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Old 01-16-2019
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Default Old PC Technology

Many of us have worked in "IT" or a related field. All of us at one time or another have been affected for better or for worse by the "offerings" from Microsoft, Apple, Cisco, Motorola, etc. or the many PC manufacturers who have come and gone through the years. Thought it might be fun and different to share experiences with some of the earliest technology that you have used. Feel free to post anything--good or bad...

I got my start with computers long before I was ever in school by helping my dad with reports and calculations for his work (Sales Executive for GM). He had a "T1" line and if I was "good" I was allowed to spend time on it. It turned out to be good experience for what I do today. One of my earliest memories is using '"Lotus 1-2-3". Perhaps the "granddaddy" of all PC-based business applications. The first version I remember ran under "DOS" and used the "CGA" graphics color scheme.

(Note to younger members... The "82" on the chart refers to "1982.")
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Old 01-16-2019
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The first computer I used was a Commodore 64. It had two 5-1/4" floppy drives. One ran the program in use and the other was used for saving files. The monitor was a portable tv. I only used a very basic word processor, but I thought it was just the greatest thing ever and much more fun to use than a typewriter.
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Old 01-17-2019
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In my office, I have an antique IBM PC/AT motherboard, 20MB Hard Drive, Paradise "EGA" card, and 1.2Mb floppy drive from my first "real" computer that was passed onto me by my Dad way back when... The "AT" used an Intel "286"processor running at a blazing 8Mhz. We added the "287" math co-processor and extra memory through an "Above Board." DOS's limit was 640K but Lotus 1-2-3 could taake advantage of it. The Hard Drive has been disassembled and has the date "1985" stamped on it. I'm going in later today, I'll take some pics. Why I kept it I'll never know. The computer is almost as old as I am... My students are amazed that that they had computers back then.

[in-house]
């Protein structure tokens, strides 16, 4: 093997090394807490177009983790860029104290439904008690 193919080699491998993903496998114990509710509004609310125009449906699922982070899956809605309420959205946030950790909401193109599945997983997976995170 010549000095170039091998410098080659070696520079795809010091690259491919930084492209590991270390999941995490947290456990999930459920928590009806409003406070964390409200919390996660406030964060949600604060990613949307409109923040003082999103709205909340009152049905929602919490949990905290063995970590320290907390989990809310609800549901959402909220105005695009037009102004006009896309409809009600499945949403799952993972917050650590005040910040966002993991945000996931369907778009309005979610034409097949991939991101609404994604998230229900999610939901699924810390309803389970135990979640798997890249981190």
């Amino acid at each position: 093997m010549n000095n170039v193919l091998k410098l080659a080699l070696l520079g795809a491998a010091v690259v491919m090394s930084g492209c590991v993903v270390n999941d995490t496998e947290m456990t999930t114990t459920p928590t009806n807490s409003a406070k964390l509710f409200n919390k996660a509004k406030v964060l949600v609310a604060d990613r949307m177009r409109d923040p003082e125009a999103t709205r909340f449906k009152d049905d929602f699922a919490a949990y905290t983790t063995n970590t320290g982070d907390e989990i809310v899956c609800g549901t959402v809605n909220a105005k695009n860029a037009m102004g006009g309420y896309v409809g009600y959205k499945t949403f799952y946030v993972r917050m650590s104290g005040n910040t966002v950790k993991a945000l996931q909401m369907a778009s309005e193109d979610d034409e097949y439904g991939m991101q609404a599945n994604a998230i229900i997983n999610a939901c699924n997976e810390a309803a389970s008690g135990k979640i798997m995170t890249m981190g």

By the way, ila's "Commodore 64" with real floppies was quite advanced for it's time. My very first computer was a "Vic-20" with cassette drive my mom found on sale at K-Mart. One Christmas I got a "Microcomputer Trainer" from Radio-Shack that taught "assembly language." So that's how a career was born.

My Dad had a Compaq DeskPro 386 (about $10,000 back then) and a "T1" line paid for by General Motors. I used to help him with stuff before I was even in school. If I was "good" I was allowed to use it for fun. Not that there was much to do then (alt.binaries.erotica). The "T1" was a digital phone line and would be like the 80's and 90's "high speed Internet." They are still around.

God I feel old that I even remember what all this stuff was.

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Old 01-17-2019
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In the early '90s I was moving into a job that involved a lot of work on computers. My Commodore knowledge wasn't enough to get by in my new position. I was advised to take some courses to get me up to speed so I went on a course that was conducted on weekends only. For a long time I thought that the computers we used on the course were Atari, but I'm not so sure anymore.

The course taught DOS, a pretty basic word processor, Lotus 1-2-3, and db III+. I really hated db III+ as it was the most awkward program to be able to do anything.
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Old 01-17-2019
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These antiques should bring back memories both good and bad...

IBM "AT" motherboard. This "monster" had an Intel 286 processor running at 8mhz. Considered "blazing fast." For 1984...

Paradise "EGA" graphics card. An "upgrade" from the awful Cyan Magenta White palette of "CGA" this standard allowed 16 colors at a time (if memory serves me) from a total of 64. Enough to show "dirty pictures." Well almost...

IBM thought a "High Capacity" 5 1/4" floppy would be enough for the future. They were wrong... The date of manufacture? May, 1985.

Computer Science textbook from 1969. This was given to me by a professor who retired the year I first started teaching. It means a lot to me and occupies a special place on my bookshelf. Interestingly, the algorithms, data storage concepts, and system design principles are still valid 50 yeas later.

Anyone know what this is? There was a time that everyone had to access the Internet through a "Dial Up" connection. If you know what "RS-232" is you get an "A". Class dismissed...

How about these? Know what they are used for? No, of course not. Everything is wireless now. The date on the case says "June 2001."
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PCATMotherboard.jpg   ParadiseEGA.jpg   OldFloppy.jpg  

CSBook1969.jpg   Modem.jpg   ToolKit.jpg  


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Old 01-17-2019
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It looks like I get an A. Make that an A+ as I not only know what an RS-232 cable is, but I used them and repaired them.

I know the tools in the tool case quite well as I've used them for work and not just at home for my own purposes.

To go back a really long ways (for the computer age) I remember when base 2 arithmetic was introduced in the primary grades at school. We were told it was because we were now in the space age and not the iron age. At the time no one (teachers and pupils) knew that the arithmetic was to be the basis on which we were to learn all about computers and computing. Of course at the time computers weighed a few tons, occupied complete rooms, and were only used by big corporations and utility companies.